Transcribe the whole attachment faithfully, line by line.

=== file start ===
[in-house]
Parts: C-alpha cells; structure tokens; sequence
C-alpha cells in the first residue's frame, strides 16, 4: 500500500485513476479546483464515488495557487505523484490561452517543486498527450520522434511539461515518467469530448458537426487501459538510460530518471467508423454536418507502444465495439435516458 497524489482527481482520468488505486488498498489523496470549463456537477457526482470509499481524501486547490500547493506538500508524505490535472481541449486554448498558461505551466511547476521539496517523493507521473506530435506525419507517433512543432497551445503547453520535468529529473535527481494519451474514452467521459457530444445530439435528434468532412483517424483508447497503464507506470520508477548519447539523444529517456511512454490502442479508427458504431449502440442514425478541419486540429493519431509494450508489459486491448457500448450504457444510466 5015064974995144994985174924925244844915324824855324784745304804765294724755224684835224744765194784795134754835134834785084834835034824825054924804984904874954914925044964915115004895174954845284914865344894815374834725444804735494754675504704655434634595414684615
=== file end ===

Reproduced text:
[in-house]
Parts: C-alpha cells; structure tokens; sequence
C-alpha cells in the first residue's frame, strides 16, 4: 500500500485513476479546483464515488495557487505523484490561452517543486498527450520522434511539461515518467469530448458537426487501459538510460530518471467508423454536418507502444465495439435516458 497524489482527481482520468488505486488498498489523496470549463456537477457526482470509499481524501486547490500547493506538500508524505490535472481541449486554448498558461505551466511547476521539496517523493507521473506530435506525419507517433512543432497551445503547453520535468529529473535527481494519451474514452467521459457530444445530439435528434468532412483517424483508447497503464507506470520508477548519447539523444529517456511512454490502442479508427458504431449502440442514425478541419486540429493519431509494450508489459486491448457500448450504457444510466 5015064974995144994985174924925244844915324824855324784745304804765294724755224684835224744765194784795134754835134834785084834835034824825054924804984904874954914925044964915115004895174954845284914865344894815374834725444804735494754675504704655434634595414684615